A recent New York Times article identified 5 tips for finding a reliable nursing home. But there’s a sixth tip, and it may be the most important: Use all your senses.
You must remember, too, that the term “nursing home” has become a catchall phrase that, these days, seems to include not just 24-hour hospital-type care, but also dementia care, assisted living, even independent living and probably more. The needs are similar but also different.
So, for your senses:
You have already read all the inspection reports and reviews, but you need to take a look around the facility. What about the landscaping? Flowering plants, well maintained? Is there a garden or patio where patients can sit or walk outside, weather permitting?
What about the interior? Institutional beige or cheery color on the walls? Are there windows for the rooms? Bright and light or dark and gloomy? What about an activity center? Are there things for patients to do? Bingo? Card games? Or are patients in wheelchairs just lined up staring out in the hall or maybe at a TV set with sound either too low or too loud?
What about the décor? Dr. Bill Thomas has shown that plants in a room, a bird in a cage or maybe a dog or two roaming — waiting to be petted — improves patient outlook.
What else do you see? Your visual inspection is important, so be thorough.
First thing you need to listen for are any small cries for “help” that go unnoticed. Hopefully that’s not the case, but you need to do some eavesdropping, too. Do staff members interact with patients and call them by name, not sweetie or honey? Do they make eye contact and try to communicate where possible?
Is there music playing in the background? Is it too loud or too soft? Same for any television sets that may be on. Can patients who are watching hear the sound? Is it so loud it is annoying to other patients?
This one is easy because you know what you might smell. Are patients changed promptly, as needed, or left unattended?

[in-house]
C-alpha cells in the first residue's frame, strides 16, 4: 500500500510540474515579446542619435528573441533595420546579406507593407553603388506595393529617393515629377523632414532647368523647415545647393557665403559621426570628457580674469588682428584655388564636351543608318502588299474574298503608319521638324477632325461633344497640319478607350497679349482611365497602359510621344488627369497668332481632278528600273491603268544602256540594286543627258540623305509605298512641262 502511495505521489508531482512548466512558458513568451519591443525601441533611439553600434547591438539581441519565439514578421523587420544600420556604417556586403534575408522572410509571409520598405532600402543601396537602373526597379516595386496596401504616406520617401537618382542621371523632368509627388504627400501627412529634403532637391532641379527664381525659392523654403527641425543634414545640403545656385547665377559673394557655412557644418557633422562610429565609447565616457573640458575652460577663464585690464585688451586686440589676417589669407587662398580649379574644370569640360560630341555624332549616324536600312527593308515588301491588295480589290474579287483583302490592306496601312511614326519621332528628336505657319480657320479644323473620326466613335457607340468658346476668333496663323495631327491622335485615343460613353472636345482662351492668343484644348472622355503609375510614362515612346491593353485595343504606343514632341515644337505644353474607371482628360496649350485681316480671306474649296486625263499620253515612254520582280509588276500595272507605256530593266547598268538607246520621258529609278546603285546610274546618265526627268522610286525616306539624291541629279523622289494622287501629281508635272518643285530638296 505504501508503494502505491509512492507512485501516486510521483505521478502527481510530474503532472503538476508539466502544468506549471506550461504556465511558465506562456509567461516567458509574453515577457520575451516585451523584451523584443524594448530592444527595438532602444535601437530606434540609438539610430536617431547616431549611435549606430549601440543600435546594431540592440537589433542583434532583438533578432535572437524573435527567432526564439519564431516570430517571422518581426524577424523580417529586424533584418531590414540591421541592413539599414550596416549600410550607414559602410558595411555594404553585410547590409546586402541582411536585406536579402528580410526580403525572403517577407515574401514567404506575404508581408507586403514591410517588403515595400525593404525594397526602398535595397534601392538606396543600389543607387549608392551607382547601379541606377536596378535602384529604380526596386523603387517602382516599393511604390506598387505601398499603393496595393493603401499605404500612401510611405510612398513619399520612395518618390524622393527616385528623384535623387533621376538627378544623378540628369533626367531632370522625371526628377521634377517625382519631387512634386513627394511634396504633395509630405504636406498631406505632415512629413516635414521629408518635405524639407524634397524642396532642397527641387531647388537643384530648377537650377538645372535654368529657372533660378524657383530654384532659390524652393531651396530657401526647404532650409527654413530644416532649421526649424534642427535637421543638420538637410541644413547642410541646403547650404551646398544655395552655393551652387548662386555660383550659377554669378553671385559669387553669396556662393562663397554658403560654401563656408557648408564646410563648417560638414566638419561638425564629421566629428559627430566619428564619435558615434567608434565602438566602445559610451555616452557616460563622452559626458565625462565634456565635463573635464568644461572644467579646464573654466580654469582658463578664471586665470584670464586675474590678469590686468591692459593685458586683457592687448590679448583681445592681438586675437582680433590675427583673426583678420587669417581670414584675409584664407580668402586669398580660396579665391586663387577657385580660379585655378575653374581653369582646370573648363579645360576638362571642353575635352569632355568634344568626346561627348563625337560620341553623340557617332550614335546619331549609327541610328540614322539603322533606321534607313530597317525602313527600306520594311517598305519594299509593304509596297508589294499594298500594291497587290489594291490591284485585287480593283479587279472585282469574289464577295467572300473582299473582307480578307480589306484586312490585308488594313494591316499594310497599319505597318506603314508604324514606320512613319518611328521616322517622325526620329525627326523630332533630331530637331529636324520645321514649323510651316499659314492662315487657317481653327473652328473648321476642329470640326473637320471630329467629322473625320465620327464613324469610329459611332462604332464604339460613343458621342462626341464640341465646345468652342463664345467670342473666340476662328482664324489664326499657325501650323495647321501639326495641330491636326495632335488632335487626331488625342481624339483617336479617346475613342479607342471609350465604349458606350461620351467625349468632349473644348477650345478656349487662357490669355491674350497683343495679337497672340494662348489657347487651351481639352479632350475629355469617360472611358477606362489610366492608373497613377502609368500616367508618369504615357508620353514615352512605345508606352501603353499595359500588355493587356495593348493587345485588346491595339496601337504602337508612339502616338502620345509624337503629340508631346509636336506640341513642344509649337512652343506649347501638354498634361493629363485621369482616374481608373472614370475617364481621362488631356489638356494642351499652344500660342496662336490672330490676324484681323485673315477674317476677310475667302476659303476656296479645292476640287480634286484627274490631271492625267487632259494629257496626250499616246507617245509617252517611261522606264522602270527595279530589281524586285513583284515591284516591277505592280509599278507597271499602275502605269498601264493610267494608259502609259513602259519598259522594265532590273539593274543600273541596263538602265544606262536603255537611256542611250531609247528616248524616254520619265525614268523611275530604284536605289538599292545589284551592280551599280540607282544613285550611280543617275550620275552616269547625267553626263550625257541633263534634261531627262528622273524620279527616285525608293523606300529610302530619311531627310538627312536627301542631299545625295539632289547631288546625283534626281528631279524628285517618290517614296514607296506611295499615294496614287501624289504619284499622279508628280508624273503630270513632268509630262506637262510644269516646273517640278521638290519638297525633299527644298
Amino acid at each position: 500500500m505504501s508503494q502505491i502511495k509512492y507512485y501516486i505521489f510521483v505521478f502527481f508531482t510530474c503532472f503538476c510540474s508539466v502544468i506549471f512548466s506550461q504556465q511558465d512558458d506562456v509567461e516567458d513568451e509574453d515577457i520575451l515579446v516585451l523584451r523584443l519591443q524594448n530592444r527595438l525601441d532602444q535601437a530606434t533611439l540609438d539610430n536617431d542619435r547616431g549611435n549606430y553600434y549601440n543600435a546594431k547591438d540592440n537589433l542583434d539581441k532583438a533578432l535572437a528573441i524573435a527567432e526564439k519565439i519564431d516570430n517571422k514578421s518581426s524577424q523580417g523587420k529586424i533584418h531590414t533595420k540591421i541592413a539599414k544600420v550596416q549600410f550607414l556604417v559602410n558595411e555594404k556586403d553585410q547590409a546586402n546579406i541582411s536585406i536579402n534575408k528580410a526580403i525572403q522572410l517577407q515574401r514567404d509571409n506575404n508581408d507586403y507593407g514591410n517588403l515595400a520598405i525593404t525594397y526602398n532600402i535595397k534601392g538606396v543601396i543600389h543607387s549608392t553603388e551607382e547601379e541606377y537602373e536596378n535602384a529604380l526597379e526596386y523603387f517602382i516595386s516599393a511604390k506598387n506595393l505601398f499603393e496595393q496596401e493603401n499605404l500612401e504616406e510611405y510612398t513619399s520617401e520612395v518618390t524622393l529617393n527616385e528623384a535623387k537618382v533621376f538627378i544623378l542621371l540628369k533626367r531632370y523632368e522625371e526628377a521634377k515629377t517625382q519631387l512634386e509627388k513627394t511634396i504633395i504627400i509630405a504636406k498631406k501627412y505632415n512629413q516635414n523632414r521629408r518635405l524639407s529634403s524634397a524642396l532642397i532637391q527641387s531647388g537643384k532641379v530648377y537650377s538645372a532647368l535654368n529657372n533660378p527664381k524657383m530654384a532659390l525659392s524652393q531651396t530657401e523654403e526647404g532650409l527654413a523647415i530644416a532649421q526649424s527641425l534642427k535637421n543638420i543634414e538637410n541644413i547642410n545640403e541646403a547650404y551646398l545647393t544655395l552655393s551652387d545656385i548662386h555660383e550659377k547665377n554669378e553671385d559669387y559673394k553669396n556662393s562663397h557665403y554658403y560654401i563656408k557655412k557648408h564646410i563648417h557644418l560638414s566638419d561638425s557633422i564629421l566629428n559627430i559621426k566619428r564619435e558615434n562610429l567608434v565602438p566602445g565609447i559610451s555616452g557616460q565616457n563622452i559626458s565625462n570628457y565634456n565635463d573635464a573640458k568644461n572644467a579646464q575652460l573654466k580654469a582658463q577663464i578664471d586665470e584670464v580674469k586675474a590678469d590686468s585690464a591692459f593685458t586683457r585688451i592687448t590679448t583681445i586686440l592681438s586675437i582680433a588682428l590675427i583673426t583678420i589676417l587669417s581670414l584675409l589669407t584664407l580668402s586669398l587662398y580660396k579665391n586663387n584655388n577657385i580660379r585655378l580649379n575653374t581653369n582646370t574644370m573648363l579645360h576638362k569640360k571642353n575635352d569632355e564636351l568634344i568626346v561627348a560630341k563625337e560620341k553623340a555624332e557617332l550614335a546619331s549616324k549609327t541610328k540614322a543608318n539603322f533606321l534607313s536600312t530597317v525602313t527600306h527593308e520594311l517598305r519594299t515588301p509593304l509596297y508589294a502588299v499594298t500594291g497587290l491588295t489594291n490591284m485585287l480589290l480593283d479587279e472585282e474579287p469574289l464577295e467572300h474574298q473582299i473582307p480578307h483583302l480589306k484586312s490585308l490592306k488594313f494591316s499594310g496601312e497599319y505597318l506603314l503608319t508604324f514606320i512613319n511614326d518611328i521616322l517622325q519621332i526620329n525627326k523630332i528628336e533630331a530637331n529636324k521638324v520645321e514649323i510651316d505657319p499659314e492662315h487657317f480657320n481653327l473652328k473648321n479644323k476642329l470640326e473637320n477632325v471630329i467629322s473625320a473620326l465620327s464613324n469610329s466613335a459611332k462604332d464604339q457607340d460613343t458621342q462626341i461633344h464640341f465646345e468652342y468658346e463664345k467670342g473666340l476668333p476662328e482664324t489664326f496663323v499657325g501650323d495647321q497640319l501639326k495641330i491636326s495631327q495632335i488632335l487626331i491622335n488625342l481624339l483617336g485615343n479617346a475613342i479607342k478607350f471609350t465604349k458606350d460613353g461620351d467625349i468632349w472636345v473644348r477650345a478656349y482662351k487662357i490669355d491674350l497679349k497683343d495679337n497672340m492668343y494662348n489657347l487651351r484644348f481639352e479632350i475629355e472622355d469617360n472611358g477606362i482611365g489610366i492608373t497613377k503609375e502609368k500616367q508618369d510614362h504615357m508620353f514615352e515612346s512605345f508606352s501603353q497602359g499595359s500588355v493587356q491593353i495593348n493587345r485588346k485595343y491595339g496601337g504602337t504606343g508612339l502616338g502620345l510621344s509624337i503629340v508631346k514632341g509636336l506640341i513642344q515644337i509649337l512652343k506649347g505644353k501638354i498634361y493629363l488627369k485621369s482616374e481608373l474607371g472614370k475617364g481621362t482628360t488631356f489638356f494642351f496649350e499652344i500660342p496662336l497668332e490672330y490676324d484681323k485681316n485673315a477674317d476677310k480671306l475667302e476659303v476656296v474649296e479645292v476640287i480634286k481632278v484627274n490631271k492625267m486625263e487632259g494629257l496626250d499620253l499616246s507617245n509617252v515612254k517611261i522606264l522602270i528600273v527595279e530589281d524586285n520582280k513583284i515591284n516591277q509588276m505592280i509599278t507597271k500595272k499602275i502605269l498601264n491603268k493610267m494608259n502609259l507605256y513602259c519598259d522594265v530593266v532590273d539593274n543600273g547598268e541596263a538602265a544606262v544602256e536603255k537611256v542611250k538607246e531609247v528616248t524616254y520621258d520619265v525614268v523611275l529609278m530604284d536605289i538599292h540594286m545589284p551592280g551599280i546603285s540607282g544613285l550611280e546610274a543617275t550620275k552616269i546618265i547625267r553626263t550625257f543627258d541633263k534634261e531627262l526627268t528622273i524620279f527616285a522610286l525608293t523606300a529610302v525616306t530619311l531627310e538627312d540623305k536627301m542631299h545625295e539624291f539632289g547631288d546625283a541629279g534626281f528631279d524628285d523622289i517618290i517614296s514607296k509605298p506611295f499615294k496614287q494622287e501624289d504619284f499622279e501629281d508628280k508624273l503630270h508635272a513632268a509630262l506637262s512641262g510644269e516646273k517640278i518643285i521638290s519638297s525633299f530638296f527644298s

Check the halls and rooms for the smell of dried urine and be aware of the many sprays that can cover the scent. Lavender is particularly effective, and pleasant, but it may be covering signs of neglect.
This, too, is easy. Share a meal or two with patients, both planned and unannounced. Some nursing homes are lucky enough to have chefs, not just cooks, who heat an institutional meal. (Savvy chefs may favor the regular hours, for the food is apt to be more appealing.)
Is there ample choice? For entrees? For vegetables and fruits? Does a nutritionist/dietician plan the meals to assure an emphasis on protein and the right kinds of fats and carbohydrates? Is there enough variety in vegetable offerings? Are foods well seasoned and do they appear appetizing?
Ask yourself: Is this a meal you would like to share and enjoy?
Touch is trickier but should give you an idea of how well the facility is cleaned, and how often. Maybe you don’t need to give a white glove test to check the surfaces, but no surface should feel sticky or tacky to the touch.
Then Trust Your Instincts
Having used all your senses, do remember to match needs to facility. Clearly the needs for 24-hour bed care are not the same as those of independent living residents.
Beyond the New York Times article and this 6th tip, you will also find checklists and other suggestions for finding a reliable nursing home on web sites run by the National Institute on Aging, AARP, and Medicare.gov, among others.
And there is a bottom line. After following all the tips, reading all the materials and making your visits, trust your instincts. If the place is not right, find another one.